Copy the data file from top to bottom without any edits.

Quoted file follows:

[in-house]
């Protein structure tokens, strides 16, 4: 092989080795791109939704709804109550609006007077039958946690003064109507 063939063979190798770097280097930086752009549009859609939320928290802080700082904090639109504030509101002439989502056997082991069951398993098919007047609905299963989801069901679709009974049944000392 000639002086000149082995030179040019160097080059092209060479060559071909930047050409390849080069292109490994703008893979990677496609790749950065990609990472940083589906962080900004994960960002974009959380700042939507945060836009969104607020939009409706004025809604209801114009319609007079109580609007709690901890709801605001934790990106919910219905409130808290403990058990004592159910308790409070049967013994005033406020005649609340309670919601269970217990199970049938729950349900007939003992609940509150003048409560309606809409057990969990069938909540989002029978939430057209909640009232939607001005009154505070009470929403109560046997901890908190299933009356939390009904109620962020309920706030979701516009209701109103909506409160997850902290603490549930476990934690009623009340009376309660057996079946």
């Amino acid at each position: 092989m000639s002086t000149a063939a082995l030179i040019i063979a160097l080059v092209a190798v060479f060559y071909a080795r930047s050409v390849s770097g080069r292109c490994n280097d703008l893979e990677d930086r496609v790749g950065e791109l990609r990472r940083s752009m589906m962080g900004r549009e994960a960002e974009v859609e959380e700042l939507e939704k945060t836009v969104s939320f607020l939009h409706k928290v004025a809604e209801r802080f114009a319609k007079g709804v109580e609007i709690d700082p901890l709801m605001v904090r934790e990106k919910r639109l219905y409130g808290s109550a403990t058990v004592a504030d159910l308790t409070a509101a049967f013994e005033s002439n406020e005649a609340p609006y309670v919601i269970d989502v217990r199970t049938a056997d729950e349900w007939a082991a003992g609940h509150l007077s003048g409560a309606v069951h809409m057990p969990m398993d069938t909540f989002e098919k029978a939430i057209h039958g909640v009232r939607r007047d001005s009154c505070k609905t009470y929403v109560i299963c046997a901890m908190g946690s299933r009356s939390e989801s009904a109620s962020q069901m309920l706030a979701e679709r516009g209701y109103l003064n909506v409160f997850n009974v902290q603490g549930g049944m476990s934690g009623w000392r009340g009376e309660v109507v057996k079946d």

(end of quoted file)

[in-house]
């Protein structure tokens, strides 16, 4: 092989080795791109939704709804109550609006007077039958946690003064109507 063939063979190798770097280097930086752009549009859609939320928290802080700082904090639109504030509101002439989502056997082991069951398993098919007047609905299963989801069901679709009974049944000392 000639002086000149082995030179040019160097080059092209060479060559071909930047050409390849080069292109490994703008893979990677496609790749950065990609990472940083589906962080900004994960960002974009959380700042939507945060836009969104607020939009409706004025809604209801114009319609007079109580609007709690901890709801605001934790990106919910219905409130808290403990058990004592159910308790409070049967013994005033406020005649609340309670919601269970217990199970049938729950349900007939003992609940509150003048409560309606809409057990969990069938909540989002029978939430057209909640009232939607001005009154505070009470929403109560046997901890908190299933009356939390009904109620962020309920706030979701516009209701109103909506409160997850902290603490549930476990934690009623009340009376309660057996079946």
């Amino acid at each position: 092989m000639s002086t000149a063939a082995l030179i040019i063979a160097l080059v092209a190798v060479f060559y071909a080795r930047s050409v390849s770097g080069r292109c490994n280097d703008l893979e990677d930086r496609v790749g950065e791109l990609r990472r940083s752009m589906m962080g900004r549009e994960a960002e974009v859609e959380e700042l939507e939704k945060t836009v969104s939320f607020l939009h409706k928290v004025a809604e209801r802080f114009a319609k007079g709804v109580e609007i709690d700082p901890l709801m605001v904090r934790e990106k919910r639109l219905y409130g808290s109550a403990t058990v004592a504030d159910l308790t409070a509101a049967f013994e005033s002439n406020e005649a609340p609006y309670v919601i269970d989502v217990r199970t049938a056997d729950e349900w007939a082991a003992g609940h509150l007077s003048g409560a309606v069951h809409m057990p969990m398993d069938t909540f989002e098919k029978a939430i057209h039958g909640v009232r939607r007047d001005s009154c505070k609905t009470y929403v109560i299963c046997a901890m908190g946690s299933r009356s939390e989801s009904a109620s962020q069901m309920l706030a979701e679709r516009g209701y109103l003064n909506v409160f997850n009974v902290q603490g549930g049944m476990s934690g009623w000392r009340g009376e309660v109507v057996k079946d």